I’ve been waiting for a while to get a “real” post put up. Yeah, yeah, it’s been a while. I had to wait until I had both the time, and the internet access to do this.
There are a ton of pictures up on my Picasa site, which you can view here. There are old & new pics up there, but all the ones from the trip are sorted by date. Vacation pics start in the 7.05.08 folder and continue from there. The good stuff is here as follows (some of these pics were probably already posted. Deal with it) :
So we left out of Sequim on July 5th. The bikes were VERY loaded. Believe it or not, we sent two boxes of stuff home from Sundance, including clothes and souvenirs and gifts, and we still have more crap on the bikes today than when we started the trip.
Our first day on the road was pretty uneventful. We went over North Cascades highway, and ended up getting a hotel room in Tonasket for the night. No particular reason, just convienient. We did stop and take a few pics at a waterfall going over the North Cascades:
I like this particular pic because it looks like Joe’s standing in front of an oncoming flood.
Now, I’ve never been one to claim that my memory is that good, but I’m a bit surprised to find that I don’t have any pictures from the 6th. In all fairness, it was a kind of a long day, and it was familiar territory.
Moving on… On the 7th, we left out of Libby, MT. to drive through a seldom-used entrance of Glacier National Park, in preperation to drive the Going to the Sun Road on the 8th. Some very pretty scenery on lake Koocanusa, just outside of Libby.
I did get some pics of Glacier NP from that western entrance, but not really anything memorable. On the 8th, we really hit the park, and I did get some shots I was happy with.
This one is pretty cool. They call it the “weeping wall,” and if we had been headed the other direction, we would have gotten soaked. This whole section of the wall is just a continual waterfall, showering the west-bound lane of the road. I already posted my favorite Glacier pics here.
After Glacier, it was a very long, very boring, mostly very hot drive. Joe was in a hurry to get to his Mom’s, so we logged a 500+ mile day on the 8th, and went all the way down to Billings, MT. By the time we got there, it was dark, we were very sore, and very tired, and very determined not to have another 500 mile day!
The 9th was mostly just more heat, but we went through Little Bighorn Battlefield National Monument. They have a pretty neat display inside the visitor’s center, though everything is behind glass. It was fun watching folks with the cheap-o digital cameras trying to take pics. Score one for the expensive camera. This is a diorama of the battle.
In the past 20 years or so, the site (run by the National Parks Service) has undergone a pretty big change, even being renamed (it was formerly known as Custer’s Last Stand National Monument). There is a lot more from the Native American’s perspective now, including this outdoor sculpture:
We also had our first “incident” at Little Bighorn Battlefield Park (LBBP). Once we crossed the Washington / Idaho border, helmets become optional. While we would never ride on the highway or in a busy city without a helmet on, we did take advange of this in a few instances… Moving bikes at a hotel, moving from the gas pumps, etc. Well, LBBP was about the half-way point of our day. Our day of riding in 100+ degree heat in full gear (jackets, riding pants, gloves, etc.).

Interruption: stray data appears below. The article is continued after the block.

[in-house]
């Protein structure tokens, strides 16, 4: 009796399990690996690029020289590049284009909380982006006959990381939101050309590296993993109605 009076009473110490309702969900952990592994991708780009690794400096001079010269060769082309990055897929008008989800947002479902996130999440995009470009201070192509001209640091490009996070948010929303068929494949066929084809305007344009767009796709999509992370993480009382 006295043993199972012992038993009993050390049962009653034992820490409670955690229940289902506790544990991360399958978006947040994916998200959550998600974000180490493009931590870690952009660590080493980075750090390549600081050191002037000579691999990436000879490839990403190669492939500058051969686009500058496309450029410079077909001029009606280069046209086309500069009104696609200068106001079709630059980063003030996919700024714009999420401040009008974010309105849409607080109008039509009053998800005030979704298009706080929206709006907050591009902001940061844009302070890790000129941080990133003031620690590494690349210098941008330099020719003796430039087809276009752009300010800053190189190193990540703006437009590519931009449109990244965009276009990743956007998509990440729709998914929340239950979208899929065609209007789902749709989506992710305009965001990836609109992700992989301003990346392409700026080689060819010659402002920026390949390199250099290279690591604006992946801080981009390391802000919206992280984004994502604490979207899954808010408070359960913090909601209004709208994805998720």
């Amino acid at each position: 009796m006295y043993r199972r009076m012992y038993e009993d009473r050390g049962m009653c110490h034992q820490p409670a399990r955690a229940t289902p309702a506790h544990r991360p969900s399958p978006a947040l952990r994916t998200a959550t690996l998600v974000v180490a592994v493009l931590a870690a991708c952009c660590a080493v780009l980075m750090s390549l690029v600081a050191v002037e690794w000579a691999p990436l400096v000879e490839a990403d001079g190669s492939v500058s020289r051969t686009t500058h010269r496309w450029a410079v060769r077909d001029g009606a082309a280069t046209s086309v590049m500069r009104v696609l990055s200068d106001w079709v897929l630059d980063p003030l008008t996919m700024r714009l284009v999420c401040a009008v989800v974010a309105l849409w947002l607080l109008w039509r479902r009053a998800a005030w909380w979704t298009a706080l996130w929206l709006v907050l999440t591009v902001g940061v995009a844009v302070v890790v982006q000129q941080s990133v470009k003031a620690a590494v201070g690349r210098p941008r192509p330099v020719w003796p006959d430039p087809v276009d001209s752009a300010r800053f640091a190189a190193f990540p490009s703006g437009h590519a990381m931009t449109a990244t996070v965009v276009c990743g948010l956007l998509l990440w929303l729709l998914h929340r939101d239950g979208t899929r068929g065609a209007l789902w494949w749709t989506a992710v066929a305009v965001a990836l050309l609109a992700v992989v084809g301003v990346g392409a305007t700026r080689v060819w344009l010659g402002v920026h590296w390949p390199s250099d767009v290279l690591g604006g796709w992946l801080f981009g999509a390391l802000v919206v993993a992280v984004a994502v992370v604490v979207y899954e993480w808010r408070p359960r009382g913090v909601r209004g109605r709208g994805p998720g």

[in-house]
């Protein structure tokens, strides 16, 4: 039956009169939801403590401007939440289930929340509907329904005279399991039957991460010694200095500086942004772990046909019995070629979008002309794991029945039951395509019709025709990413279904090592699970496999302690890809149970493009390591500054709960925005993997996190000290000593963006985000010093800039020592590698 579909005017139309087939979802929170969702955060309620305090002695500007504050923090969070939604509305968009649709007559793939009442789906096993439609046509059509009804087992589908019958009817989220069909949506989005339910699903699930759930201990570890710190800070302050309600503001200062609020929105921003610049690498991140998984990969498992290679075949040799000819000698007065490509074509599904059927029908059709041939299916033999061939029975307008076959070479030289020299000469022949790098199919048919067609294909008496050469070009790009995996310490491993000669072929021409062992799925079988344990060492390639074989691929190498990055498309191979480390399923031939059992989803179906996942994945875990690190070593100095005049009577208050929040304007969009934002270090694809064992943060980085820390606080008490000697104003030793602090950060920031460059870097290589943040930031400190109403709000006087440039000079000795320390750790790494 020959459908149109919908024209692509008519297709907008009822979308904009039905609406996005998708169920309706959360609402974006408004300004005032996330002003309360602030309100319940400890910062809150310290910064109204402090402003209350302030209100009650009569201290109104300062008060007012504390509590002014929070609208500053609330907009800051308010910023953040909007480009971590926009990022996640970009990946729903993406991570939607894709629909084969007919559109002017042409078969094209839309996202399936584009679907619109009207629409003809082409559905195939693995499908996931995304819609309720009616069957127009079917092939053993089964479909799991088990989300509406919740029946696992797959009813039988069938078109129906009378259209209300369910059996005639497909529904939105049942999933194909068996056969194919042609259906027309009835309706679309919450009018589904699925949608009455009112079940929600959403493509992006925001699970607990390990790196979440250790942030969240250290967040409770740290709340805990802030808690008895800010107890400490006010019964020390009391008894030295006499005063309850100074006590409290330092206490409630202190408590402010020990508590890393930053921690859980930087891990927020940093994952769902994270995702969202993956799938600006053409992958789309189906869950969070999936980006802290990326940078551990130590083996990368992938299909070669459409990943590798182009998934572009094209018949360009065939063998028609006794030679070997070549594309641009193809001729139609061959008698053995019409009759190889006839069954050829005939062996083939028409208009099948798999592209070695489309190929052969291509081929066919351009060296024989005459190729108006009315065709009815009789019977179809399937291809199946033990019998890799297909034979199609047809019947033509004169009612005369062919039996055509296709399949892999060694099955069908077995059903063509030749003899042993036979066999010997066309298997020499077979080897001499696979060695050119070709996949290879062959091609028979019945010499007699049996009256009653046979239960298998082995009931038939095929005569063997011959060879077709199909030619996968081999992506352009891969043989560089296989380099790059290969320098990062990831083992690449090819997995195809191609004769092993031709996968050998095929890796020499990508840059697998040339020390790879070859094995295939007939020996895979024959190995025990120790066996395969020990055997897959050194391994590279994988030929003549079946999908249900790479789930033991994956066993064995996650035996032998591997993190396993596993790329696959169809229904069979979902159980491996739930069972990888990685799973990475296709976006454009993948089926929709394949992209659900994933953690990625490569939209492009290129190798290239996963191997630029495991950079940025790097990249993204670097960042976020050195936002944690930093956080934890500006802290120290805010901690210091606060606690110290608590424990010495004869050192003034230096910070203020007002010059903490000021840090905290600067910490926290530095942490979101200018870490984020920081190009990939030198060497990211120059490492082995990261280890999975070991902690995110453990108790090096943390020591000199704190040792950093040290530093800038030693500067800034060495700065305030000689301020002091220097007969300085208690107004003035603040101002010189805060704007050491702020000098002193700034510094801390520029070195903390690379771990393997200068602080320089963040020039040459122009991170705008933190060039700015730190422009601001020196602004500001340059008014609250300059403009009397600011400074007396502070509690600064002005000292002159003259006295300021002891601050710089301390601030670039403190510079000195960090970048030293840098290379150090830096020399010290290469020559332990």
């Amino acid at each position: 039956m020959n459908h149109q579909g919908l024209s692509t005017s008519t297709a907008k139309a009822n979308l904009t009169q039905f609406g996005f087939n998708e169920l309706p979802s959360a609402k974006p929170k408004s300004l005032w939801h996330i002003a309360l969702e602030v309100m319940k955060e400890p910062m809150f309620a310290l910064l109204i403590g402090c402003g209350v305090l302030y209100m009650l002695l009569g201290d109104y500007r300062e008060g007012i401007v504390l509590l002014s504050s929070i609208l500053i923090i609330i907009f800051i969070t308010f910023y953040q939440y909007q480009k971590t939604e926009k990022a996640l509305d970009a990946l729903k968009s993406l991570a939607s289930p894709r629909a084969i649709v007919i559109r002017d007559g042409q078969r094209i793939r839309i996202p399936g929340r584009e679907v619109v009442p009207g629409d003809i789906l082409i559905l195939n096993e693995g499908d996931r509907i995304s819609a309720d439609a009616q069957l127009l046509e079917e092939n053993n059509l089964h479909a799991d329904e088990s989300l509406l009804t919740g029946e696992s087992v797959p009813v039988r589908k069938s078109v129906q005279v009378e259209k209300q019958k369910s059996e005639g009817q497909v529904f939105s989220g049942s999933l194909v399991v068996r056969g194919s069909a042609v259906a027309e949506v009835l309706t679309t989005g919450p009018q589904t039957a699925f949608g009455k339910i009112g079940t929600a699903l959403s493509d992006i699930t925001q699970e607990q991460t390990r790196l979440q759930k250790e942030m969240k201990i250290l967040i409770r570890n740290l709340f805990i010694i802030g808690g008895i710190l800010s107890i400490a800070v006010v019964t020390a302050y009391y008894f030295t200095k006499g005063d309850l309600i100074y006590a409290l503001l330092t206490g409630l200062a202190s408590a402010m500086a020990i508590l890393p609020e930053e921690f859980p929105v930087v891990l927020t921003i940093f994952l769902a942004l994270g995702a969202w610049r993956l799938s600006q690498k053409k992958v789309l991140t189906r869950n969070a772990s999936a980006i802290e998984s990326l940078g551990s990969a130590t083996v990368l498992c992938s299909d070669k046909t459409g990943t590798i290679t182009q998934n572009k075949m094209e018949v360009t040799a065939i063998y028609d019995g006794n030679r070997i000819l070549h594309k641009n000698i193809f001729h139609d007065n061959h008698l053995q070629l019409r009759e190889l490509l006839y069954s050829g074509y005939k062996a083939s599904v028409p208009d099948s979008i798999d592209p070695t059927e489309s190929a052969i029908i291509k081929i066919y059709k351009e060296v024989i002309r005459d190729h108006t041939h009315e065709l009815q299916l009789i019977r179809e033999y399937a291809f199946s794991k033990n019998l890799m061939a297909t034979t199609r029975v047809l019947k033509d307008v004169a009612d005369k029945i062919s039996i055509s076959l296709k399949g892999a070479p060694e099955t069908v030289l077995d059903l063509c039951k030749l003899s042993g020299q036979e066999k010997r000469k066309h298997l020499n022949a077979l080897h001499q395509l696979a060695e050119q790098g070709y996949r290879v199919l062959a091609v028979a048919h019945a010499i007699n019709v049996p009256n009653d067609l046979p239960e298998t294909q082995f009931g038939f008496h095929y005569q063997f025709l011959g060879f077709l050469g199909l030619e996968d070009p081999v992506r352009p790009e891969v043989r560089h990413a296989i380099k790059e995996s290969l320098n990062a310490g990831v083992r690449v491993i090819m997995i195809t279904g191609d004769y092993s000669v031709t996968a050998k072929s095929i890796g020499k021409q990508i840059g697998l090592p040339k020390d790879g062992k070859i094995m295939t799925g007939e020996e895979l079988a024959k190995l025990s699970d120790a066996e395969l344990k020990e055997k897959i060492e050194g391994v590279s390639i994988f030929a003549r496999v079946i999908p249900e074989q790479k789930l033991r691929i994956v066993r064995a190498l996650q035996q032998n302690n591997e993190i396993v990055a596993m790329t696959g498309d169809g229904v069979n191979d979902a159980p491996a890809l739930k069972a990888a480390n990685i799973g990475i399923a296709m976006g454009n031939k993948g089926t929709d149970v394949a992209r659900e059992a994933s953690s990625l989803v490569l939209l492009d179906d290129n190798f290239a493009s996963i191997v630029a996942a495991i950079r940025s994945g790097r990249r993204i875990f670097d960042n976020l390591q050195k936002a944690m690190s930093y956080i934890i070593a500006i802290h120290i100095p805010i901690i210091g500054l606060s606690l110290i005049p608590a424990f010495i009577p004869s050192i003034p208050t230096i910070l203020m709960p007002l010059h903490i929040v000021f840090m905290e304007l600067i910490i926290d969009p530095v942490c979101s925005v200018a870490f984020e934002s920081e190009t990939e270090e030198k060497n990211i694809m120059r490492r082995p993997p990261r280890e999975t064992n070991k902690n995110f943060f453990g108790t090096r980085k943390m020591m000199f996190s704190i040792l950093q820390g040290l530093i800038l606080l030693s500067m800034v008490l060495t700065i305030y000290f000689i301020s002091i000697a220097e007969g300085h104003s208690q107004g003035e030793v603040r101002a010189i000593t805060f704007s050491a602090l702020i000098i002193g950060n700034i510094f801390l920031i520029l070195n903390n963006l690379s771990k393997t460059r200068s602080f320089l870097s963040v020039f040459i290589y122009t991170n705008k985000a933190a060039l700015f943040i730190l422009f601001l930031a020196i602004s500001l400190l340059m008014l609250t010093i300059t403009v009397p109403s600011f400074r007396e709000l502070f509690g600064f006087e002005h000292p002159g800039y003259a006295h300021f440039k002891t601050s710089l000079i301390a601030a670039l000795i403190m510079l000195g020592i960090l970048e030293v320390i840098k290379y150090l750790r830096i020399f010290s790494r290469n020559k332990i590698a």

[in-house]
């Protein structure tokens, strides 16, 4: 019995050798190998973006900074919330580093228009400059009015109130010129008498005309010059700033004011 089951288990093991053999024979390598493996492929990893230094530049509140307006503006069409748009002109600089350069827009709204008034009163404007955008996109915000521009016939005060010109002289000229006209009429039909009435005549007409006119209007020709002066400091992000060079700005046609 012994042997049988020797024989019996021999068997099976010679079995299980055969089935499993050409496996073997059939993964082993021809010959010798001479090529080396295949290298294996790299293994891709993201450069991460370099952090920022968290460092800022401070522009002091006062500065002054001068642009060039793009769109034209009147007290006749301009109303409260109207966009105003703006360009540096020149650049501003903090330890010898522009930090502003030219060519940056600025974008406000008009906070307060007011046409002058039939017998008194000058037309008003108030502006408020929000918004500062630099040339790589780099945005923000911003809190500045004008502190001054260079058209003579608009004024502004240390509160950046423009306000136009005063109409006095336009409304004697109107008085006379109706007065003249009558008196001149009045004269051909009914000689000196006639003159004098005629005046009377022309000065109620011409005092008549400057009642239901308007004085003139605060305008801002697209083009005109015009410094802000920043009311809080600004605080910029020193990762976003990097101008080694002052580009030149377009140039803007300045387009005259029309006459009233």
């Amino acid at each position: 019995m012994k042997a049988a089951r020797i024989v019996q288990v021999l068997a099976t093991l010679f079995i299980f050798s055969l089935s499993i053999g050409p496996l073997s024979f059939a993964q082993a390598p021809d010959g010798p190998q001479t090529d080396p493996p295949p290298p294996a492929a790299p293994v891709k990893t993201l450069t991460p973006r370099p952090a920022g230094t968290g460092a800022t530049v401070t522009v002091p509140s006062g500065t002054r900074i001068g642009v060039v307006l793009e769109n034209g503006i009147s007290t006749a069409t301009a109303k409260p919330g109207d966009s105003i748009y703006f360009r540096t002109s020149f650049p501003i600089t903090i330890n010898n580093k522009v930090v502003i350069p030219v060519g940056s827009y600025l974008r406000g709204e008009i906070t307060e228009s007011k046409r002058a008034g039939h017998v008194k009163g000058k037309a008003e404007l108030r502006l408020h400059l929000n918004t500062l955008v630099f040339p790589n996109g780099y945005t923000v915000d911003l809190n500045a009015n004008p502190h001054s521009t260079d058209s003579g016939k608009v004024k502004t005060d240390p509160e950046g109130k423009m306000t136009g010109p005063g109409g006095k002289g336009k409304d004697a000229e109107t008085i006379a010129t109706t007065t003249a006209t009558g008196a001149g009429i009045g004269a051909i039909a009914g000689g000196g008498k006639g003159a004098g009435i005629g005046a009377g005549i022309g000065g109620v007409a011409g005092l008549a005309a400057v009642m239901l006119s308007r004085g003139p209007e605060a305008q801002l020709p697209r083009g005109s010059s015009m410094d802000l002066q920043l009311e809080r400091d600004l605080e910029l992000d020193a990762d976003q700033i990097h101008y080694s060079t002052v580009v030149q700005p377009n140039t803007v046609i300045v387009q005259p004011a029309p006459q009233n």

There is a 5 mile loop through LBBP, with pullouts, plaques, memorials, etc, with a 20mph speed-limit, so we decided we were going to cool off a little bit, and ride that loop sans-helmet. We secured our helmets to the back of our bikes, and proceeded to ride the loop, and out of the park to a gas station right by the freeway. No incidents, no cracked skulls, or any such thing. After paying for some ice & water inside the store, Joe found that his helmet was missing. We both feared that someone had snatched it from his bike while we were in the store, but we figured we’d ride back through the park to see if we could find it, just in case. Luckily, a very nice lady on a Harley Davidson had caught the glint of the shield in the grass, and picked up the helmet, and their traveling companions on a Goldwing remembered seeing is riding. They were on their way to turn the helmet over to a park ranger when we rode by them. So, Joe’s lid was scratched to hell, and had some missing plastic, but was still serviceable until we could get a city and get a replacement. The thought of driving the 60+ miles on a freeway to a city without him having a helmet was scarey as hell!
We made it to Joe’s Mom’s house in Sundance that night. The next day, we went out (by car!) to Devil’s Tower in Wyoming. A pretty cool place. I had no idea that there was a huge prarie dog city out there. Got some cool shots of those little guys. They barked up a storm, and wanted to be fed
Devil’s Tower itself was pretty spectacular. For some reason I kept thinking about mashed potatoes the whole time, but I digress…
The 11th we had a nice light day. We got to sleep in a bit, and headed out to historic Deadwood, SD for some good old-fashioned gambling. No big wins, no big losses, but air-conditioned! On the way there, Joe’s mom took us out to the Roosevelt Monument. Basically this big rook-looking thing up on a mountain overlooking half of South Dakota. Even the Panorma doesn’t realy do it justice, but here it is anyway. It’s nine full-size pics, and the source file is huge. I’ll play with it a bit more when we get home, and I have a 22″ monitor, instead of my 12″ laptop.
So this is going to conclude part one of the adventure. I’ll continue this soon, as we’ll be home in a few days, and it will be a LOT easier to edit photos, and write with a real monitor, a
nd a real keyboard, and for heaven’s sake, a MOUSE instead of a touchpad. Oh how I miss my cable internet.